And in case you are wondering, the answer to Mama’s query is that you pay fifty roubles for a token, which you pay into bubble gum-esque dispensing machines in return for a small handful of either diced carrots or dry bread. If you don’t remember to pick up your tokens at the entrance there are also machines near the food.  It has to be said, there’s nothing like having food whiffled out of your hand by a snortingly warm muzzle.

Speaking of which, Gorodskaya Ferma has a café, or at least a food dispensing kiosk and some accompanying under cover tables. The café staff seemed a tad harassed – Mama thinks their menu is a bit ambitious for a hut with a microwave and a fridge – and frankly I was outraged that they did not sell hot chocolate, but Mama seemed happy with her coffee and the free WiFi and let us wander off to see what was happening over in the small cultivated area opposite.

Because verily, Gorodskaya Ferma is not just about cowsnchickens. You can also have a go at grubbing around in the dirt and waving a small watering can in the general direction of some lettuce.

Or painting the apple trees, which was the activity which had caught our attention. By the time Mama ambled over we were covered in whitewash and she was not at all to be distracted by the various reasons why such beautification is done. Why, Mama would like to know, when all Russian children manage to paint a tree without spattering it all over themselves, do we end up with it patterning our trousers and even in our hair? Luckily, not actually being paint, it washed out and off without too much effort.

Apple trees at Gorodskaya Ferma VDNH

Of course, the summer holidays are over now and although we have been enjoying what Mama says is one of Moscow’s typically glorious Indian summers, now October is here it is getting nippy and at some point it’s going to snow. Russians are, of course, used to this and there are signs that the team at Gorodskaya Ferma have prepared for this with a number of the attractions being undercover affairs, but Mama has no idea what Gorodskaya Ferma’s plans are once the colder weather really sets in.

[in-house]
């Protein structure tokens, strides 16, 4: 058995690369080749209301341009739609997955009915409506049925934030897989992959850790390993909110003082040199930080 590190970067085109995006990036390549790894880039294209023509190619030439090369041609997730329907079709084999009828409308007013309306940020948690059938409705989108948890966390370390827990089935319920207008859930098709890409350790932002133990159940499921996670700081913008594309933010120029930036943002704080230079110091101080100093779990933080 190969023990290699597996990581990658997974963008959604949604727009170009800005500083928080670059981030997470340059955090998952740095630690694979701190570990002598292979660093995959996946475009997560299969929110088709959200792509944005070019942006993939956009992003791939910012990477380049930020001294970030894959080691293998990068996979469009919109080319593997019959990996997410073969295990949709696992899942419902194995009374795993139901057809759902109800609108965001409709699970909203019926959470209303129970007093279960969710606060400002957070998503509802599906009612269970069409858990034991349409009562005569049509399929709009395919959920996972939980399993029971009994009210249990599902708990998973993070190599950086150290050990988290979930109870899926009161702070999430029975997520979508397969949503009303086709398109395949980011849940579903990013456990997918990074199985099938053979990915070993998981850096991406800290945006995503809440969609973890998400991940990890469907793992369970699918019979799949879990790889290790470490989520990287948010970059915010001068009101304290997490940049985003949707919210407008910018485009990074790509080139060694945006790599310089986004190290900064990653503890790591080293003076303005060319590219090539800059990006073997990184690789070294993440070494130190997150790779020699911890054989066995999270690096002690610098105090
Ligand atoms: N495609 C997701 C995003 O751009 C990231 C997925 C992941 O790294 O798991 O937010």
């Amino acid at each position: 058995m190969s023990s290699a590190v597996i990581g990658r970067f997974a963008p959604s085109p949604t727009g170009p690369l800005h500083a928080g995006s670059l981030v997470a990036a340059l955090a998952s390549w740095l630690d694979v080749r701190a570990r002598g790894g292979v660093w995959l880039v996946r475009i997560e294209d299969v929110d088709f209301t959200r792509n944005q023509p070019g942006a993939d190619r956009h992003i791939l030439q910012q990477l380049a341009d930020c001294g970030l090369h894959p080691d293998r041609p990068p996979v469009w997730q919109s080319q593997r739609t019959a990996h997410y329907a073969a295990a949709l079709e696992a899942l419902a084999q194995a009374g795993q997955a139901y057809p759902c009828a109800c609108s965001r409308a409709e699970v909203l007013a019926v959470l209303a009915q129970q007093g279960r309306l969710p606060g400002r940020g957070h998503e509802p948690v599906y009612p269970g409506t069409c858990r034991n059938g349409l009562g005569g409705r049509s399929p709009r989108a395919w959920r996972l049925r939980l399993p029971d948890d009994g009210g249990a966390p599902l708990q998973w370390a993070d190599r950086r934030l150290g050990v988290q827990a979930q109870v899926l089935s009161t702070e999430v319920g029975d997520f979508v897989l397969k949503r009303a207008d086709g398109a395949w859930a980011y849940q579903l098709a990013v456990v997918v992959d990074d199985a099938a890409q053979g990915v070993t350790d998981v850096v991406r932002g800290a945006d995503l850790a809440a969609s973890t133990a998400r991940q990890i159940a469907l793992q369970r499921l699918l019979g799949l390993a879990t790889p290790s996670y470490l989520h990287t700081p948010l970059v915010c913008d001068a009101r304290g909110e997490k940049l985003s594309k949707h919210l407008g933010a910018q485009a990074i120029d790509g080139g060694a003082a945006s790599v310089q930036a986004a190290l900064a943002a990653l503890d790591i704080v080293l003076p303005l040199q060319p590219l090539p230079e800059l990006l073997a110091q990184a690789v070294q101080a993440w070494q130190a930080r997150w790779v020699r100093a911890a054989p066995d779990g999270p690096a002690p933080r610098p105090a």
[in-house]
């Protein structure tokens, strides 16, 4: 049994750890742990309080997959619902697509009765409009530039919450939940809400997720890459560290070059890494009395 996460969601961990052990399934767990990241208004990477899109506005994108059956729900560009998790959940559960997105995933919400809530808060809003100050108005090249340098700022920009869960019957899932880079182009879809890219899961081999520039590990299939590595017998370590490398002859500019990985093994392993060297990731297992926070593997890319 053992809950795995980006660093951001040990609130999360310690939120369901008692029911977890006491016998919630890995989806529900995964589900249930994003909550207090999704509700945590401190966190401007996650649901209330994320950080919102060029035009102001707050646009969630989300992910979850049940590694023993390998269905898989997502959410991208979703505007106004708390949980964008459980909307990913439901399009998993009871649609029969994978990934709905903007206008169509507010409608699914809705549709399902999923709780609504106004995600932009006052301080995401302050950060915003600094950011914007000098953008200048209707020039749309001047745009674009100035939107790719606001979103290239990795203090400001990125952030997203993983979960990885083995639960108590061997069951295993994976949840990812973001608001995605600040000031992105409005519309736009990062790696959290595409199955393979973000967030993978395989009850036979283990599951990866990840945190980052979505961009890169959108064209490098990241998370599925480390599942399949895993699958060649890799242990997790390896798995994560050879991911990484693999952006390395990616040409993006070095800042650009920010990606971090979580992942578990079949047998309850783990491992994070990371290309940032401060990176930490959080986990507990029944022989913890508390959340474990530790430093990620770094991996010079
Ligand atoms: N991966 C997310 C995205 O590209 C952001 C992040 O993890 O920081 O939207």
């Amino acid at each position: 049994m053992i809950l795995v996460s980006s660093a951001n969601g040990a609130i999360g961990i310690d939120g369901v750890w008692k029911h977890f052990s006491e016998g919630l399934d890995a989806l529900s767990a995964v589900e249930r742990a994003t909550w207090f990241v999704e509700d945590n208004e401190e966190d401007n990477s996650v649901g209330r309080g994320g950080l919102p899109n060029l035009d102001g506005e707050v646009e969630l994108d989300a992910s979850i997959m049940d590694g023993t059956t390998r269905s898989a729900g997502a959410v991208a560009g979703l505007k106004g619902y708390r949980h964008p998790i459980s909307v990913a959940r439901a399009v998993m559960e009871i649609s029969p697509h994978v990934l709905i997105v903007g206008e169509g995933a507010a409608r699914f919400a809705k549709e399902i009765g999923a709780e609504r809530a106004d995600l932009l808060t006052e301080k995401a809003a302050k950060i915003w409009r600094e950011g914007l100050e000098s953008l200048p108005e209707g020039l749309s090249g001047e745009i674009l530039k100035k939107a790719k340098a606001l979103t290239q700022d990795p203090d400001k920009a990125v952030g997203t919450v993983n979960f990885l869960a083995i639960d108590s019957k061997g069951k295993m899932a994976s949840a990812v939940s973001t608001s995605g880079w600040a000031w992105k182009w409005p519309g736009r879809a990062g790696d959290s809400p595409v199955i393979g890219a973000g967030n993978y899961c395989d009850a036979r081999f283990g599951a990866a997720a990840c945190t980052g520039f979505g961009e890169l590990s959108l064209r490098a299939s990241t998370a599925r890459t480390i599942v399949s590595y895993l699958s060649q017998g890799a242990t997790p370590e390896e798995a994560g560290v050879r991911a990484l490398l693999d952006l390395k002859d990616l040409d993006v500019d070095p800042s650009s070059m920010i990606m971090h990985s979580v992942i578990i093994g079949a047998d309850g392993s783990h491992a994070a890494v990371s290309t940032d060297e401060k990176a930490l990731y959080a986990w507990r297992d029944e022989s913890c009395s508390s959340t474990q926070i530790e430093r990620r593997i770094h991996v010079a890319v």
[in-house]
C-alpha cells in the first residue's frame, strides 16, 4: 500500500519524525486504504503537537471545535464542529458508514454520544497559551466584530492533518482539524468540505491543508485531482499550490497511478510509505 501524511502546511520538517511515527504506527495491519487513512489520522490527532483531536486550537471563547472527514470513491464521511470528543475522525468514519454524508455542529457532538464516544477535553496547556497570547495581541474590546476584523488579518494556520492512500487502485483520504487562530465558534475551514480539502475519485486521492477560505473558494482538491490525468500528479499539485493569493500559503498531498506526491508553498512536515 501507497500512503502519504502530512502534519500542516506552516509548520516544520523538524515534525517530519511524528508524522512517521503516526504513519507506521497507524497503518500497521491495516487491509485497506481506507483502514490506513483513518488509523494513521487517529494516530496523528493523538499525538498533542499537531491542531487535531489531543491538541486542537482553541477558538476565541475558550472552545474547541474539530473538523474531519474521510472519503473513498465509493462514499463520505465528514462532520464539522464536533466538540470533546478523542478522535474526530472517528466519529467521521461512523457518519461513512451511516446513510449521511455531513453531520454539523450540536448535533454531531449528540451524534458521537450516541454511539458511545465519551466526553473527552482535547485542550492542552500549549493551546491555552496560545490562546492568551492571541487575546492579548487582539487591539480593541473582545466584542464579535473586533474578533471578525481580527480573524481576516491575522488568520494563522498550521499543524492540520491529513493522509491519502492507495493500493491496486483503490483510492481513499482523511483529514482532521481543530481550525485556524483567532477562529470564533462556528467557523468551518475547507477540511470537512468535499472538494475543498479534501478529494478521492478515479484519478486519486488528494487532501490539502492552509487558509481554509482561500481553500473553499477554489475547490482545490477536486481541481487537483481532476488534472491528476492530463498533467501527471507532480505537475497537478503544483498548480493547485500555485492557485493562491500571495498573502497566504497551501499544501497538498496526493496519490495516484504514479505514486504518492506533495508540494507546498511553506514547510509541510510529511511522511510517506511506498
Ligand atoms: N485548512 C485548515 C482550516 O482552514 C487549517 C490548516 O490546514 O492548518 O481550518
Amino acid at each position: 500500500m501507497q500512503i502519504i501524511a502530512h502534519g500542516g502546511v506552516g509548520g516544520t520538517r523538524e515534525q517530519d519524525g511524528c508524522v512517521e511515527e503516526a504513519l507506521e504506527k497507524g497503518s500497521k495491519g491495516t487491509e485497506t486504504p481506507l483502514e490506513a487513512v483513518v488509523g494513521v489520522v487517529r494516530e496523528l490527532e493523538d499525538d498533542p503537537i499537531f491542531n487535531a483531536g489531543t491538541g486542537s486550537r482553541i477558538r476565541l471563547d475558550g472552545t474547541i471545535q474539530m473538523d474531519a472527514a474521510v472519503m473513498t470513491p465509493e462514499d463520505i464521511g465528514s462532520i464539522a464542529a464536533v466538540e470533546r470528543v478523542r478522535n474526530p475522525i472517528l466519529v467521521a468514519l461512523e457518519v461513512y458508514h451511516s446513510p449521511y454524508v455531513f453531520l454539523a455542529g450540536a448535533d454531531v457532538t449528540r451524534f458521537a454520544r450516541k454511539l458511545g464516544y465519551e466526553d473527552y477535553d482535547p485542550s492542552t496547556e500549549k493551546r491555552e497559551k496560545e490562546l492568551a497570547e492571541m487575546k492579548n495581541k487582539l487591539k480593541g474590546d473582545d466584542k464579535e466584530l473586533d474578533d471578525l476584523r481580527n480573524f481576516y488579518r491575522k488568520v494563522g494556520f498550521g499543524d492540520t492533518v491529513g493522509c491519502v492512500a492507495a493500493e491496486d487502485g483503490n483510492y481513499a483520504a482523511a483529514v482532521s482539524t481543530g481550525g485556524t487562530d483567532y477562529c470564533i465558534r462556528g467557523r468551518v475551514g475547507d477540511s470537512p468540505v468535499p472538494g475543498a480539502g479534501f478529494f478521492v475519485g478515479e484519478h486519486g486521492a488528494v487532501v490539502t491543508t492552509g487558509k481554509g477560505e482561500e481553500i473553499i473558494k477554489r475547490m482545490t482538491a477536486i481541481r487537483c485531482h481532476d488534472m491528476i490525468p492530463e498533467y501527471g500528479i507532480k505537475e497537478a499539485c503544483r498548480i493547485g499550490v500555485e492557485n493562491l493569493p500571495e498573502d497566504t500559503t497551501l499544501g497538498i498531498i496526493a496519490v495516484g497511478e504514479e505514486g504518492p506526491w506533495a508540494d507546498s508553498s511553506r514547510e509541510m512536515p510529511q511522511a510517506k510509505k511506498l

So you’d better get down there quick and enjoy the last of the good weather and the crafting opportunities while they last. They appear to be all about the pumpkins from their Instagram feed at present.

Say hi to the donkeys for me.

More information

Gorodskaya Ferma’s page on VDNH’s website (in English).

This is what the Hitchhiker’s Guide to the Galaxy has to say about the chemistry of autumn colours.

Address: Next to the historic pavilion 44 (‘Rabbit breeding’), VDNH Estate 119, Prospect Mira, Moscow, 129223.

Opening: Every day except for Mondays from 10 a.m. till 8 p.m.

Admission: Adults and children over 3 years old, 200 roubles (£2) on weekdays and 300 roubles (£3) at weekends.

By Metro: The nearest metro is Botonichiskii Sad on the orange line, but the nearest exit from there is closed for renovation at the moment and so to get to Gorodskaya Ferma you have to go straight on down the road next to the railway tracks, cross left under the railway tracks, walk up the road a bit, cross the road into a path through a wood opposite the entrance to the actual Botonichiskii Sad (Botanical Gardens), amble through the wood, amble through a patch of rather attractive heathland, and cross another road to get to the back entrance of VDNH, whereupon the farm is directly on your right, though you have to head round to the entrance opposite the large pond. Mama thinks this may not be a trip for the fainthearted visitors out there, although all hail Google maps is what she suggests. That and heading in the general direction of Ostankino TV tower in the distance.